For Val Rutt, working on her second adventure novel for children while teaching at Yerbury, the words "story centre" in the advertisement did the trick. "I imagined what a story centre might be like, and wondered whether there should be a Minister for Stories."
At her interview, she produced a tiny "box of stories", something she had shown her pupils, and told tales rooted in her childhood. She is the first in a series of writers and illustrators early in their publishing careers who will spend up to three months in a flat above the entrance furnished by Liccy Dahl, Roald Dahl's widow and chair of the museum trustees.
Ms Rutt has been teaching for 10 years at Yerbury, mostly Year 6. "I started with reception, I read them Fantastic Mr Fox and they loved it, so did the Year 6s. I wonder if Roald Dahl sat in his hut laughing to himself as he wrote? I bet he did."
It was the birth of her first child, she says, that freed her to start writing. "It sounds unlikely, but it happened because I was able to stop thinking about school." When writing became serious she cut teaching down to four days, then two. She then took a term off to complete her first book, The Race for the Lost Keystone, which Puffin published last year after a parent at the school, journalist Damian Kelleher, became her literary agent. "Ingenuity, fun and sheer pace," was The TES's verdict.
This term Ms Rutt is at Yerbury on Mondays, and - in between trips home to see her family and dog - completing the follow-up to Lost Keystone, The Mystery of the Darkstone, and keeping the flat well stocked with KitKats, Dahl's writing fuel of choice. She joins Katy O'Sullivan to devise writing projects for children and adults, including weekly sessions with elderly local residents, recording memories and stories.
"I want to write a Second World War story next, and their help has been invaluable in getting the language and detail right." Her pupils, "my best critics", enjoy weekly updates and she relishes the concentrated writing time.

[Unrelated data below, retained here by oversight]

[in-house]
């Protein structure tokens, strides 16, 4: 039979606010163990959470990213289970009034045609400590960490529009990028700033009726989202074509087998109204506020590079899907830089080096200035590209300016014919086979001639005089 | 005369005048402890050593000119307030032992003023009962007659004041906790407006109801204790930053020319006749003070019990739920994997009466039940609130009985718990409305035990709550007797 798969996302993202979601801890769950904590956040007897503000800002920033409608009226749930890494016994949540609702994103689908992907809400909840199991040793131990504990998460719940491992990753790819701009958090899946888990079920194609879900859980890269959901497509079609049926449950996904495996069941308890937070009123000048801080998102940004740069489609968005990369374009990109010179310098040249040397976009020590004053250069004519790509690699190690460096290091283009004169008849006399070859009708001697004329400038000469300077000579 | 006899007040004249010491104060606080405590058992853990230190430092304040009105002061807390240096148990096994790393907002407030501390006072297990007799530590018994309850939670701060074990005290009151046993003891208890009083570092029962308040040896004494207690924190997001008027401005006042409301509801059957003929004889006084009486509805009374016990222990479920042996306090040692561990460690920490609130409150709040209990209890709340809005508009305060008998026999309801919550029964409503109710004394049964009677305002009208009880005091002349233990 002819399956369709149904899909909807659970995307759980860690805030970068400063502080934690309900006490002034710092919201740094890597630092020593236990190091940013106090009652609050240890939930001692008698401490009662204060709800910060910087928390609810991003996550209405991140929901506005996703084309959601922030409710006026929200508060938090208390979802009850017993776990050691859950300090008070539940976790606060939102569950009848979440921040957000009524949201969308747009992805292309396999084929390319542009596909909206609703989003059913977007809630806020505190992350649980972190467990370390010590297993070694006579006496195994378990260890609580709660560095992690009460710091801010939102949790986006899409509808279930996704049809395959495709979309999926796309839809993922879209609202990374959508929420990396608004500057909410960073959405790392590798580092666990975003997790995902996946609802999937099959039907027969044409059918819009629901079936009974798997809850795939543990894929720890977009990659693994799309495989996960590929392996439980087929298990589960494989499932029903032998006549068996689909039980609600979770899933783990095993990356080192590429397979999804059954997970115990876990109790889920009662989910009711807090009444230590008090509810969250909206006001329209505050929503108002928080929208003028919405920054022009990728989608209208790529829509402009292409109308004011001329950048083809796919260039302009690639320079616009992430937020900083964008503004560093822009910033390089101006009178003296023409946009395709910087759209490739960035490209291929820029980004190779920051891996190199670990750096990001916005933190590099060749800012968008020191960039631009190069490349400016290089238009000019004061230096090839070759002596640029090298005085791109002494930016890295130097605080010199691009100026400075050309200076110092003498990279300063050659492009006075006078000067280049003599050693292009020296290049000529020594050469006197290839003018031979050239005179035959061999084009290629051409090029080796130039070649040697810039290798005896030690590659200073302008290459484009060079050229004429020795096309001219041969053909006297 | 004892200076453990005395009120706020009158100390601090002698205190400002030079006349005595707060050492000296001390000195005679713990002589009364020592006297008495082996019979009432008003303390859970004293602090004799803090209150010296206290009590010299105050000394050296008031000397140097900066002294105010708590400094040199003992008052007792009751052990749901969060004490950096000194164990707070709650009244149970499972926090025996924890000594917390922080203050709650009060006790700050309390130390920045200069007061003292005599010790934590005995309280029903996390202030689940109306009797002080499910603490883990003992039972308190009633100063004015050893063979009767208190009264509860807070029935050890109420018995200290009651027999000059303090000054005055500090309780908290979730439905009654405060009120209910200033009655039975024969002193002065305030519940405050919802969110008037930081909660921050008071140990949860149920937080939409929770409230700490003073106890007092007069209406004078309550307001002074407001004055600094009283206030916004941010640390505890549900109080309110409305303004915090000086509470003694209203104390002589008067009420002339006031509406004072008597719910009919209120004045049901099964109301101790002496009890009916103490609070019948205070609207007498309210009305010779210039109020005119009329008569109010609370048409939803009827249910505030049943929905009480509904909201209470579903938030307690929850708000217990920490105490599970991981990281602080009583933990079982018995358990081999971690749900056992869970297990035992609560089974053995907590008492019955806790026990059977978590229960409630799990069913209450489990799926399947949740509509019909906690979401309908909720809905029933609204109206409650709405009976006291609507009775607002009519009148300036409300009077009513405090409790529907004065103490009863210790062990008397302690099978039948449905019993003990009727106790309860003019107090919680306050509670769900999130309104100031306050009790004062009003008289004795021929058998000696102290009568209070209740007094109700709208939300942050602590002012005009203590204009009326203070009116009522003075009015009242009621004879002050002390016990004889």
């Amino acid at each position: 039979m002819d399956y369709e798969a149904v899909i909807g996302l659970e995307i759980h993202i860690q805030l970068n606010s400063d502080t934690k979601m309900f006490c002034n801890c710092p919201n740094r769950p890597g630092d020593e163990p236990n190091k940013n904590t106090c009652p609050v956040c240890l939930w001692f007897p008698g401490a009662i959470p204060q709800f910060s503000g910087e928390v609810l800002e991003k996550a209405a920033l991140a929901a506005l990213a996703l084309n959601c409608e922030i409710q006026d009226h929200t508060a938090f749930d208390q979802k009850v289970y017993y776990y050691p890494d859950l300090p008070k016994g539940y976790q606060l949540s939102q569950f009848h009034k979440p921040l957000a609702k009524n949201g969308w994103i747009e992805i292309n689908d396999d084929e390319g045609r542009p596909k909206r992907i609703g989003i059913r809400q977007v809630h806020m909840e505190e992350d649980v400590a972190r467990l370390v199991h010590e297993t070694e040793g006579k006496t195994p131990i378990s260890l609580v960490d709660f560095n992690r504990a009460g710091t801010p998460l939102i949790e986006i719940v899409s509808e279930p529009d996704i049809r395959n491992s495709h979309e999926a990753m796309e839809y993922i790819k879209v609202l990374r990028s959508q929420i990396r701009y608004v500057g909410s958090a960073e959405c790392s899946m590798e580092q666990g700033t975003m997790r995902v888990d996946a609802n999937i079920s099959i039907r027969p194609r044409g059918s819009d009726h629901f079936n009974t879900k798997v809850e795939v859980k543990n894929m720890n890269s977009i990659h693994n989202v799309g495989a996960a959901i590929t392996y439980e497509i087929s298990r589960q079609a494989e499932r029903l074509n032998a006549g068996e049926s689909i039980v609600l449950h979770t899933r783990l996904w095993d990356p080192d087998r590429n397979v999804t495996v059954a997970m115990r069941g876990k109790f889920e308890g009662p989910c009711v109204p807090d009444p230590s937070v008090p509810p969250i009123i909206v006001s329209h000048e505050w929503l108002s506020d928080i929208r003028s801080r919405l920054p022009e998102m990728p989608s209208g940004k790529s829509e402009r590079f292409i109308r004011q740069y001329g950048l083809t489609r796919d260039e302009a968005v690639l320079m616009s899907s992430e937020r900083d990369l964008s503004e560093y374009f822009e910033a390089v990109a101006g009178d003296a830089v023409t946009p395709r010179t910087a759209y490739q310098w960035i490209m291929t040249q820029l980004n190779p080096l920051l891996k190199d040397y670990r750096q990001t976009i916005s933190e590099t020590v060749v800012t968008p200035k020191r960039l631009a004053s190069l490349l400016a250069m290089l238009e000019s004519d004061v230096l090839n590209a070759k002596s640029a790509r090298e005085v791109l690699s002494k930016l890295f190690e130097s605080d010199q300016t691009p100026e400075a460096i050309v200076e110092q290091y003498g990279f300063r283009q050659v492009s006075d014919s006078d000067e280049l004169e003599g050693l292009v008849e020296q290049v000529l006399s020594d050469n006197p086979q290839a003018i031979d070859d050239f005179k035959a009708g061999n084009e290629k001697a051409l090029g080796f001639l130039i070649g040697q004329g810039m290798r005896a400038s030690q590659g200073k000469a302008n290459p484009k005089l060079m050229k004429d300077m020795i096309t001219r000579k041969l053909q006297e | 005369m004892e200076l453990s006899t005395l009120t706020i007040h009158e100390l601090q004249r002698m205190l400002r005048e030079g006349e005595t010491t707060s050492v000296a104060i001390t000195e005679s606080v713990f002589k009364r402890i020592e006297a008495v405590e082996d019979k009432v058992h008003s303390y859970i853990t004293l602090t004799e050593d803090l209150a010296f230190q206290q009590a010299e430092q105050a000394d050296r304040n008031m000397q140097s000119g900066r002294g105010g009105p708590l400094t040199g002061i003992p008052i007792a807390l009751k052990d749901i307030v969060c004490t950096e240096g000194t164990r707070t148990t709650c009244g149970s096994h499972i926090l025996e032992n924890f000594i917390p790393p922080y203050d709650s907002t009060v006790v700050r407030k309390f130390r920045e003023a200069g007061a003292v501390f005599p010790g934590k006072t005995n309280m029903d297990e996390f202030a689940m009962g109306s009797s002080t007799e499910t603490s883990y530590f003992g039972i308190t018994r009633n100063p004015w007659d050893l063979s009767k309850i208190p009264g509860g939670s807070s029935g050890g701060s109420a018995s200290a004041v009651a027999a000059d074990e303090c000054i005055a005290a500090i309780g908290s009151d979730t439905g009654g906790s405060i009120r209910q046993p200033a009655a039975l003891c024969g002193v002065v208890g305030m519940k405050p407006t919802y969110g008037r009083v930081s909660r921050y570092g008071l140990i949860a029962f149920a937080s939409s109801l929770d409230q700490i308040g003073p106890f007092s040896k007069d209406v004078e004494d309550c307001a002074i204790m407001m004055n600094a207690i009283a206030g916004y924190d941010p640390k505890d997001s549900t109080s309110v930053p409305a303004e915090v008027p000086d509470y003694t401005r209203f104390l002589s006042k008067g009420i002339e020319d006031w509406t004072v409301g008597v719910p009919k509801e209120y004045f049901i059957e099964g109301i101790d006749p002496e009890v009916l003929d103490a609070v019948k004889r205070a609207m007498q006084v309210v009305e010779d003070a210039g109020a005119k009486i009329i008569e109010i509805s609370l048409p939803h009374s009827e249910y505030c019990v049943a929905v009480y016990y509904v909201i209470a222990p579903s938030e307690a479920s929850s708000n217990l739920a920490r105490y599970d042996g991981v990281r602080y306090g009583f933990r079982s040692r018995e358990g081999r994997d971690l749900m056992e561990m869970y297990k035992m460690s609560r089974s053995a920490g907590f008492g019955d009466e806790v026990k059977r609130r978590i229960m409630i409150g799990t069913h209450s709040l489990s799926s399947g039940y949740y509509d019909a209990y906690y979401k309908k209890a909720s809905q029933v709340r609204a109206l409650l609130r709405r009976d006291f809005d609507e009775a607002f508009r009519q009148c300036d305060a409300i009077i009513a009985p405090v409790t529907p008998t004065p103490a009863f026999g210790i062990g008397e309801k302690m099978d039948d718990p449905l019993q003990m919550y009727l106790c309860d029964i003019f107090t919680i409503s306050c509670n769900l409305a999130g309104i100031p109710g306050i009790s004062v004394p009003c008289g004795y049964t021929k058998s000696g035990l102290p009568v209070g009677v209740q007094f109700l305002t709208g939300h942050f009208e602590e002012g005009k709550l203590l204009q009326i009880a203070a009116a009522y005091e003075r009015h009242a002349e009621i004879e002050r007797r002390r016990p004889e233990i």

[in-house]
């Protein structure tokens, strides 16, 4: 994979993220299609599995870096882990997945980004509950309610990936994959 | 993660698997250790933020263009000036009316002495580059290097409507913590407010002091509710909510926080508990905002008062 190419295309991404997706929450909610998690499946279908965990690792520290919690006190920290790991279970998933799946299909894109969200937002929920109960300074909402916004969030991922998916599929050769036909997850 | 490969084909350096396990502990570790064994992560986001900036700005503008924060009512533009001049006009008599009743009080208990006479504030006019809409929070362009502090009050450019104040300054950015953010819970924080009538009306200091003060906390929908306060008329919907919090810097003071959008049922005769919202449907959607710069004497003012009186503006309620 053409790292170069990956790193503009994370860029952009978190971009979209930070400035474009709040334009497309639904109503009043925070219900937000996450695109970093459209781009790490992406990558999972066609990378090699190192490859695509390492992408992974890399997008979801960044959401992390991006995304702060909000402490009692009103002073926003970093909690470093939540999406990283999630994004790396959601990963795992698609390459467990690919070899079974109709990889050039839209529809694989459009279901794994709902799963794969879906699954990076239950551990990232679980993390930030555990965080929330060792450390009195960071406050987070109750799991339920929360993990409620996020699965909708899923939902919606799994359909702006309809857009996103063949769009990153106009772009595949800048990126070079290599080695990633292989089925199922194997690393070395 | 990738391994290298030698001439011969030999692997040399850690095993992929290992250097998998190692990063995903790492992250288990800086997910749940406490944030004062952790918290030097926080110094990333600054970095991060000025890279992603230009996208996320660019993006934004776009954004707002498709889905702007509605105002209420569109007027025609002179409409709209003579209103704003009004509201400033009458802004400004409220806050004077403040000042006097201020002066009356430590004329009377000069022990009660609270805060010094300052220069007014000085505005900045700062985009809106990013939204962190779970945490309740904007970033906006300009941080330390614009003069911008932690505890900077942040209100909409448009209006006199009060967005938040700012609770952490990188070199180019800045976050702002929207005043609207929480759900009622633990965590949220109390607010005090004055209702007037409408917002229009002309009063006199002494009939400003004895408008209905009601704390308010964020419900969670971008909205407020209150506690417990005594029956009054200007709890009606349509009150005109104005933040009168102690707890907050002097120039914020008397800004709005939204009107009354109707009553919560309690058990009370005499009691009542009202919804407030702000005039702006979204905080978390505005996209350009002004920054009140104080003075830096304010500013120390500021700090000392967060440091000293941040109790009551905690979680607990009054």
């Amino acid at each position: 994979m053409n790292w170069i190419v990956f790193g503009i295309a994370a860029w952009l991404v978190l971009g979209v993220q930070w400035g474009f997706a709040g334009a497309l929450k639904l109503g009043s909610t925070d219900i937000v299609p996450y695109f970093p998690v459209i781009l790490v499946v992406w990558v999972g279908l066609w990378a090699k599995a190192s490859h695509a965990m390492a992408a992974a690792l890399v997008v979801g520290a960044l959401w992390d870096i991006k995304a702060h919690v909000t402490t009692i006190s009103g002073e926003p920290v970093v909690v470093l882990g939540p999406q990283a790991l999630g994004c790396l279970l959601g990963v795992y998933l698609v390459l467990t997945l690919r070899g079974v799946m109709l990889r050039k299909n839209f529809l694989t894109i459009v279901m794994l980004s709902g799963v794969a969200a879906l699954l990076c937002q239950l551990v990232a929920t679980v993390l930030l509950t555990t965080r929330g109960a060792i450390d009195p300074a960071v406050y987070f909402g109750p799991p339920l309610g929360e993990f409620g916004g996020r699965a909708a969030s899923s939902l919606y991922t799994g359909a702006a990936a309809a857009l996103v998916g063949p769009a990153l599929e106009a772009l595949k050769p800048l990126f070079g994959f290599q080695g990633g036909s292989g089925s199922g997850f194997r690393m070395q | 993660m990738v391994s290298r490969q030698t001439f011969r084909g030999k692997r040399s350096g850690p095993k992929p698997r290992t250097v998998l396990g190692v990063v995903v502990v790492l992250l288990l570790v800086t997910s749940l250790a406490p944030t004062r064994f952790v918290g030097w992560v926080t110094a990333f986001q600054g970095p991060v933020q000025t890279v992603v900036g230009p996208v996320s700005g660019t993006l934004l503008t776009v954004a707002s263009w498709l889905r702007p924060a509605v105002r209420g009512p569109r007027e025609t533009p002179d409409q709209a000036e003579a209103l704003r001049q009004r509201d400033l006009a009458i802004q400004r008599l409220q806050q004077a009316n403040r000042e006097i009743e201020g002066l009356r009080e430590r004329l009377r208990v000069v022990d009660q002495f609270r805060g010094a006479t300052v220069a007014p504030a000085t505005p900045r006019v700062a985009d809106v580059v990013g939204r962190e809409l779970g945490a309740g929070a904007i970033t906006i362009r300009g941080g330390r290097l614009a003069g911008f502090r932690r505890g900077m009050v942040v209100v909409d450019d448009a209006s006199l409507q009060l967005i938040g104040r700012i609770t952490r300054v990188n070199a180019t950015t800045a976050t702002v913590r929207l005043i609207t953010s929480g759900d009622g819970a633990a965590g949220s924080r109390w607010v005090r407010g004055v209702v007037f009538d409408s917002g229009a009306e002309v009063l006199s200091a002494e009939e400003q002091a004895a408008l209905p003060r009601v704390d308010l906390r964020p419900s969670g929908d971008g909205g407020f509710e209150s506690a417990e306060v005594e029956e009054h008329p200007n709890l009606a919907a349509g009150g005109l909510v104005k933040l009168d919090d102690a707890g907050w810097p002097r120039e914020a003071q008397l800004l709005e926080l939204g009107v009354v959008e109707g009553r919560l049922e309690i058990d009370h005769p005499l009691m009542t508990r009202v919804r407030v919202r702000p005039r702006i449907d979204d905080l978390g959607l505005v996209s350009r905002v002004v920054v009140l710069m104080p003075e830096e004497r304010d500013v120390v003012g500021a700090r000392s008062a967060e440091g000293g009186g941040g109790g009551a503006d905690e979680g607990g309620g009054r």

"The wonderful thing about reading and writing, which the activities here underline, is that you're honing your craft all the time and if something is not perfect, it's still fixable."
Every day sees another piece of the big picture in place. During my last visit Mick Orr was working on a human-height "dream bottle", a clear plastic structure in which you weave your own dreams with shadow puppets and fibre-optic lights. "It's a septic tank, you know," says Sue Davies. "A new one."
While Katy O'Sullivan is desperate to rip the plastic wrap off the Ideas Table and see children tackling her programme for real, Val Rutt yearns for a few minutes in the completed but empty story centre before the doors open, "to have it all to myself". Apart from the tall man in the wing-backed chair in the writing hut, adjusting his Anglepoise, unwrapping his KitKat and laughing to himself.
To book or discuss a schools session for next term, contact Katy Sullivan on 01494 892192 or email email@example.com. The education pack is available at www.roalddahlmuseum.org. Timed tickets for general visits should be booked on 01492 892192. Val Rutt is running a writers' evening on June 15 and two family workshops on June 25, as part of the museum's Saturday storytelling programme. Details on the website